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Journal of Chemical and Pharmaceutical Research

Journal of Chemical and Pharmaceutical Research ISSN No: 0975-7384 CODEN(USA): JCPRC5 J. Chem. Pharm. Res.,

ISSN No: 0975-7384 CODEN(USA): JCPRC5

J. Chem. Pharm. Res., 2011, 3(3):799-804

Physico-chemical and Microbial activity of soil under Conventional and Organic Agricultural Systems

P. K. Chauhan 1 , V. Singh 2 , Vinod Kumar Dhatwalia 3 and Abhishek B 4

1 Department of Biochemistry, Himachal Institute of Life Sciences, Paonta Sahib, H.P. India 2 Department of Microbiology, Himachal Institute of Life Sciences, Paonta Sahib, H.P. India 3 Department of Biotechnology, Beehive PG College of Advance Studies, Dehradun, U.K. India 4 Department of Pharmaceutical Sciences, HIP, Paonta Sahib, H.P. India

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ABSTRACT

The objective of this study was to evaluate the effects of conventional (inorganic) and organic agricultural systems on the physico chemical and microbial properties of soil. Microbial population counts were analyzed from soil samples collected from the surface (0-10 cm) and sub surface (10-20 cm) soil depths of the treated plots by soil plate and dilution plate methods for bacteria. Results of the physico chemical analysis showed that the inorganically treated plots had significantly higher pH, nitrogen, potassium, phosphorus contents than the organically treated plots. On the other hand organically treated plots have the maximum microbial population counts and microbial biomass carbon which is followed by the inorganically treated plots and control. Organic plots exhibited a significant variation in bacterial population in both the soil depths with the inorganically treated plots and control. The application of organic fertilizers increased the organic carbon content of the soil and thereby increasing the microbial counts and microbial biomass carbon. The use of inorganic fertilizers resulted in low organic carbon content, microbial counts and microbial biomass carbon of the soil, although it increased the soil’s nitrogen, phosphorus and potassium level which could be explained by the rates of fertilizers being applied. From the present study it has been concluded that the soil under organic agricultural system presents higher microbial activity and microbial biomass carbon than the conventional or inorganic agricultural system.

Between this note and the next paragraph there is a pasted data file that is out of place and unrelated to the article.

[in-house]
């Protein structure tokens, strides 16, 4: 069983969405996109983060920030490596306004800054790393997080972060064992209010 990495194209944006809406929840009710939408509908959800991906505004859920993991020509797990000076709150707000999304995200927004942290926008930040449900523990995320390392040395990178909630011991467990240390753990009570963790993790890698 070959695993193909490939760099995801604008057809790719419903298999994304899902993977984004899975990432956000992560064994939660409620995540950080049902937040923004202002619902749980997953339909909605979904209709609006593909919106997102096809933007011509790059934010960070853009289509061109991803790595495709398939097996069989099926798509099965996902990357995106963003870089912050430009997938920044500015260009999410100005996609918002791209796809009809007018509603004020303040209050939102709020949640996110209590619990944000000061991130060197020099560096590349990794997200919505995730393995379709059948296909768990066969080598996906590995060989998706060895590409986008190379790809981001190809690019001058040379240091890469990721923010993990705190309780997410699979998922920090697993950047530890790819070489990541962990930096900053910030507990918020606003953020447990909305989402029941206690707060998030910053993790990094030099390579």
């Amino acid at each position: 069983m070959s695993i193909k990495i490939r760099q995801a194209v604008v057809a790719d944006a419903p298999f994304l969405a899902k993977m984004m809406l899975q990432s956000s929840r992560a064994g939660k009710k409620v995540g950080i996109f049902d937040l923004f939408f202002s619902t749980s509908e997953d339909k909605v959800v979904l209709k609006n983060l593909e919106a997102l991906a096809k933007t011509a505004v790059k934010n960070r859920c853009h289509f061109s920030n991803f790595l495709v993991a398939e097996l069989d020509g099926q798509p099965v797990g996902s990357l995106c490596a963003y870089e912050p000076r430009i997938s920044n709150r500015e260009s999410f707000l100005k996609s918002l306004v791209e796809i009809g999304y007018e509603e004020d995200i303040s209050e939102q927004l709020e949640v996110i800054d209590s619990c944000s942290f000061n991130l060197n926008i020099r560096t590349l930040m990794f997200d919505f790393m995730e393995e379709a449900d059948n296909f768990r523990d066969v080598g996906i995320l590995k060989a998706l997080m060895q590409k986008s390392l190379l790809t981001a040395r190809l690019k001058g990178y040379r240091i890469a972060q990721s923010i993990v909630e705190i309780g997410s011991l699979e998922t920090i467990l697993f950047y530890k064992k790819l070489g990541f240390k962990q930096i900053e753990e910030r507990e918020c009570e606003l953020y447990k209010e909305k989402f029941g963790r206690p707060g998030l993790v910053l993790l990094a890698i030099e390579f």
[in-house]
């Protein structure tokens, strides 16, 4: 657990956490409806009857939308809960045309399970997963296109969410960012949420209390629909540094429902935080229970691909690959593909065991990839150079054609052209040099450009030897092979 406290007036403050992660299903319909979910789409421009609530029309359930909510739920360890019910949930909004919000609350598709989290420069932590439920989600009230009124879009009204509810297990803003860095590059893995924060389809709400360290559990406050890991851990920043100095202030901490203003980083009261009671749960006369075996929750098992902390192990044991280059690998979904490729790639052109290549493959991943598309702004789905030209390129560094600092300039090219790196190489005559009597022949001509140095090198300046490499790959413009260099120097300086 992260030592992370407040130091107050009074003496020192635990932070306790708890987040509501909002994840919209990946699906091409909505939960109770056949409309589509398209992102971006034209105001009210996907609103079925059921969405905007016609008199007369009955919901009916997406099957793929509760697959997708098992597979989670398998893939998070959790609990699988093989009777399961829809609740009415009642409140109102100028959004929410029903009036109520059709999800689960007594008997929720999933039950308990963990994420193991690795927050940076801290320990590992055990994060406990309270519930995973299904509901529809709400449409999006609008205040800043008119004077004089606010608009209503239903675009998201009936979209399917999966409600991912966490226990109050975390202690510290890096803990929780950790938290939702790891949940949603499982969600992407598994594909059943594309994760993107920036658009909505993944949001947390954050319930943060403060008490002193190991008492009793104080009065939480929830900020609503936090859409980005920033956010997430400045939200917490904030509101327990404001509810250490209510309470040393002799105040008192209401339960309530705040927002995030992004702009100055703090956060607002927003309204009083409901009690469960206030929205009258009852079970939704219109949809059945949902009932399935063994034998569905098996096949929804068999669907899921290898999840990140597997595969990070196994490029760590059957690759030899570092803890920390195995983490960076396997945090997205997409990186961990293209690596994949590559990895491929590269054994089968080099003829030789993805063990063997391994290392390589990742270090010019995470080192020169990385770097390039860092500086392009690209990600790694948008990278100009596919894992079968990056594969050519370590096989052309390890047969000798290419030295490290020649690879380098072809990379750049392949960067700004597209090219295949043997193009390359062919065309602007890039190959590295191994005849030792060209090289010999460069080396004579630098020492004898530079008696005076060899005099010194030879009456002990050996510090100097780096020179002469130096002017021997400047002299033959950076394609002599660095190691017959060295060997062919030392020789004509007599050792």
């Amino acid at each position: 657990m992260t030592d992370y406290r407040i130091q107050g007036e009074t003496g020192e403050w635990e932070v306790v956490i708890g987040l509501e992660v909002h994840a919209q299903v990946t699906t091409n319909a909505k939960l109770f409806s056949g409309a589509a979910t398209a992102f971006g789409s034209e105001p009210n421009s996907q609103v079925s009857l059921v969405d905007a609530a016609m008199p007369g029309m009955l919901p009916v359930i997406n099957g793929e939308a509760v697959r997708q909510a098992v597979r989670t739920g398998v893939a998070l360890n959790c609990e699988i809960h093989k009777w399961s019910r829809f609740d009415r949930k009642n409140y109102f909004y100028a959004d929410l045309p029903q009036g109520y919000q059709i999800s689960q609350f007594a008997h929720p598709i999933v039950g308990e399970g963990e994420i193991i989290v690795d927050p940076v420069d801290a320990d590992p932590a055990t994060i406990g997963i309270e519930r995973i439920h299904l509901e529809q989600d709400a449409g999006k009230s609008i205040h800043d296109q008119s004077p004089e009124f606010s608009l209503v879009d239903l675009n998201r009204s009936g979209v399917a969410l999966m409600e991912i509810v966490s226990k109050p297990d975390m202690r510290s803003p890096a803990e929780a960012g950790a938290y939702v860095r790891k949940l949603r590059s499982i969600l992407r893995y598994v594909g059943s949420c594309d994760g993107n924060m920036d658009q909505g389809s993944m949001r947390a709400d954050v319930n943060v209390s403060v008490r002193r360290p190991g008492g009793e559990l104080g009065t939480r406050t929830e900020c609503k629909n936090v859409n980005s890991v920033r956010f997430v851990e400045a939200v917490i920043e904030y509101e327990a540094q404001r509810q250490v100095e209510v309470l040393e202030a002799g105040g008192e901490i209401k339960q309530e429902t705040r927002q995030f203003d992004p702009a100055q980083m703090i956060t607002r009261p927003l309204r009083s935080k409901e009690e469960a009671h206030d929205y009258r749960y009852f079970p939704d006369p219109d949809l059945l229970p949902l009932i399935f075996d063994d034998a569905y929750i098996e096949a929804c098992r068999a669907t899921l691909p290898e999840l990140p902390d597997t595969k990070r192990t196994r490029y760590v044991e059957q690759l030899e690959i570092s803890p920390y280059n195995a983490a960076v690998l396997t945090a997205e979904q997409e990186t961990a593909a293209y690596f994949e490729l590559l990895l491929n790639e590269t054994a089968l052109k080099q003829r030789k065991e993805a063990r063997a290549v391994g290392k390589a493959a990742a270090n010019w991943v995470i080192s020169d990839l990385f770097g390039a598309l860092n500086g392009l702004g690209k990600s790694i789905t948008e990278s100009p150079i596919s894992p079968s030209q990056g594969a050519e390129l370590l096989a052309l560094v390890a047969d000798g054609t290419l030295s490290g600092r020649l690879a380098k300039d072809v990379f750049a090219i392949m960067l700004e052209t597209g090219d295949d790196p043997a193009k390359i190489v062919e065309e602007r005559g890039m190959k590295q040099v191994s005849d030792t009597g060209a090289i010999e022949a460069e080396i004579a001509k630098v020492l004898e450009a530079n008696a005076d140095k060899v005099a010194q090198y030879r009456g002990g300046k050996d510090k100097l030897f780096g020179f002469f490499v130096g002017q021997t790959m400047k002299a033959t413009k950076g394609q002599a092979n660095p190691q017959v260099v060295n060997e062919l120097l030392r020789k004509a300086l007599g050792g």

Key words: Physico chemical, Microbial biomass, Organic & Inorganic fertilizers. ───────────────────────────────────────────────────────

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J. Chem. Pharm. Res., 2011, 3(3):799-804

INTRODUCTION

Currently, there is widespread interest in developing sustainable agricultural systems that are less dependent on external inputs, especially fertilizers and herbicides, to reduce impacts on the environment and conserve and improve soils [1]. The use of agrochemicals has been the main option for increasing agricultural production in world. Fertilizers and pesticides are widely used by farmers in the forested zone where the population density fuels the demand for food. The intensive use of agrochemicals may lead to soil degradation, residues of agrochemicals in crops or groundwater and to negative effects on the health of agricultural workers, especially in intensive commercial horticulture, particularly in vegetable production [2]. Chemical fertilizers may gradually increase the acidity of the soil. Healthy soils are essential if the integrity of terrestrial ecosystems is to remain intact or to recover from disturbances such as drought, climate change, pest infestation, pollution, and human exploitation, including agriculture [3]. Protection of the soil is therefore a high priority and a thorough understanding of ecosystem processes is a critical factor in assuring that the soil remains healthy. Since fertilizers and pesticides are being widely used by farmers in peri-urban agriculture, it is important to consider their possible impact on soil health. A unique balance of chemical, physical, and biological especially microbial biomass contributes toward maintaining soil health.